Litha: Summer Solstice


Litha: The Summer Solstice

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Litha is also known as the Summer Solstice, Midsummer, Midsummer Night, Midsummer Night’s Eve, Gathering Day, Sun Blessing, Gathering Day, Feill-Sheathain, St. John’s Day. In England, The Day of Cerridwen and Her Cauldron, in Ireland, dedicated to the faery goddess Aine of Knockaine; Day of the Green Man in Northern Europe.
Usually celebrated around June 21, the Summer Solstice marks the time when the sun is at the highest point before beginning its slide into darkness.

In the Southern Hemisphere today  is Yule, the Winter Solstice.

The word Litha has some interesting etymology behind it: “Litha is a modern name for this holiday, possibly based on a Saxon word; Aerra Litha being Saxon for “before Litha”, or June and Aeftera Litha being Saxon for “after Litha”, Litha being the month of July. Its modern use was started by Wiccans but has been adopted by some other Pagan groups as well.” (1)

For me I find it is a bittersweet sabbat, since it marks a ‘going away’ of the light. On the other hand, this is considered by many to be the start of summer and some of the best weather of the year can be expected now – English weather peculiarities aside though we’re currently having a heatwave where we had flash flooding last year.

Like Yule and the equinoxes, Litha is considered a ‘lesser’ sabbat, being primarily of astronomical significance.
In Wiccan and some other neo-pagan traditions the solstices are seen as the Holly and Oak king battling for supremacy (2), with the Holly King being victorious at the summer solstice and the Oak king winning at Yule.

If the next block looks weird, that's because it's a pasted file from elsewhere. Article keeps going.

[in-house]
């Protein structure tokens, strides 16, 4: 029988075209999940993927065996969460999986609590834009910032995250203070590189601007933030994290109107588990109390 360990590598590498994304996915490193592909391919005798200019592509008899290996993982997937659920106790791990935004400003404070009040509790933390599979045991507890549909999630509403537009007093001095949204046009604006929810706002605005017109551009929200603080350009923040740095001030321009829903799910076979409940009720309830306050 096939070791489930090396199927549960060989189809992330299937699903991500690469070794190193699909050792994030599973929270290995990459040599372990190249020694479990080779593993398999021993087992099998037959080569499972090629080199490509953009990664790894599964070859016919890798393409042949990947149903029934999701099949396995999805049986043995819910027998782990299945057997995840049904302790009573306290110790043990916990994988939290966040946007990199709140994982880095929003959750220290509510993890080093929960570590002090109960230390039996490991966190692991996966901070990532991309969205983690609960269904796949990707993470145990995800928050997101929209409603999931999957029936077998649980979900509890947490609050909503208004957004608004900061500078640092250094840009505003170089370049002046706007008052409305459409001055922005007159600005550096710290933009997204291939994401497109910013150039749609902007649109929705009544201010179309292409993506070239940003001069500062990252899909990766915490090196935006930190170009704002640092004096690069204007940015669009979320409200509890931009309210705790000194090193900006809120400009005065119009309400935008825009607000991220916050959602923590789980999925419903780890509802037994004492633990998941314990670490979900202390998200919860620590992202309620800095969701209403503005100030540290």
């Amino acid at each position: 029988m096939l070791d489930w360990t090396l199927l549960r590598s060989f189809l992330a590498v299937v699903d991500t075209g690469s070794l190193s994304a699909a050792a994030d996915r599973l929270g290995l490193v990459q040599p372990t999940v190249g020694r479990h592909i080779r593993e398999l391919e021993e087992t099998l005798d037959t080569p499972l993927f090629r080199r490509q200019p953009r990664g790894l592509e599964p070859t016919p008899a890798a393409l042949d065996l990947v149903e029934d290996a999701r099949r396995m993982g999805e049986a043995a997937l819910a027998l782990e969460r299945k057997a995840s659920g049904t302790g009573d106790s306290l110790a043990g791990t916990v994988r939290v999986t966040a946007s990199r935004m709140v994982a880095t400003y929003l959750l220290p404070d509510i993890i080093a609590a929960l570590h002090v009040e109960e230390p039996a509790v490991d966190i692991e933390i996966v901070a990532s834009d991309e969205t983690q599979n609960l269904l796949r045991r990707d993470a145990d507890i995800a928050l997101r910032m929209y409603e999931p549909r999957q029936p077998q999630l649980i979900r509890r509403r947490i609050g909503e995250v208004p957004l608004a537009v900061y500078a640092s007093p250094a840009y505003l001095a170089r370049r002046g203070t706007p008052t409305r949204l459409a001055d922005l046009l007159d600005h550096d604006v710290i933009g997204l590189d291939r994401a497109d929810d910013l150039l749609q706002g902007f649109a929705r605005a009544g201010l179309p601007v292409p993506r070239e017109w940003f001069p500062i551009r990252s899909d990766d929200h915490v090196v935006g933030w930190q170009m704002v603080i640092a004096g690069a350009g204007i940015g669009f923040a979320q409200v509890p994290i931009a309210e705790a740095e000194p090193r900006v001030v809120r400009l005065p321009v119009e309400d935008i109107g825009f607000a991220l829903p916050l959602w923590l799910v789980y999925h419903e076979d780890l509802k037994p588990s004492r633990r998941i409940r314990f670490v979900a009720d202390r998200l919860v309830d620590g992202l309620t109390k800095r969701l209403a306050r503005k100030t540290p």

Traditionally, Mother Goddesses, the pregnant Goddess – symbol of the forthcoming harvests – and goddesses of love and beauty are honoured. Sun gods and sun goddesses are celebrated at this time, as well as Father Gods.

This is a time of great power, prime for fertility rites, inspiration and other growth rituals, as well as healing and purification, divination and re-dedicating yourself to your chosen path. It is a good time for handfastings and weddings or for clearing away burdens and establishing a stable base.

Litha celebrations might involve Morris dancing, singing, storytelling, pageantry and feasting, and a bonfire which could provide luck to those brave enough to jump over the flames. Other rituals/celebratory activities include visiting a holy well, burning a cleansing bonfire, recharging your magical tools, leaving out milk/honey for the Fair Folk, and going early berry picking.

Correspondences
Foods and drinks especially suitable for celebrations include lemons, oranges, peppers, strawberries, summer squashes, tomatoes, corn, honey, honey cakes, melted cheese dishes, fresh vegetables, summer fruits, summer squash, pumpernickel bread, ale, mead, fruit juice, carrot juice, red wine, lemon tea.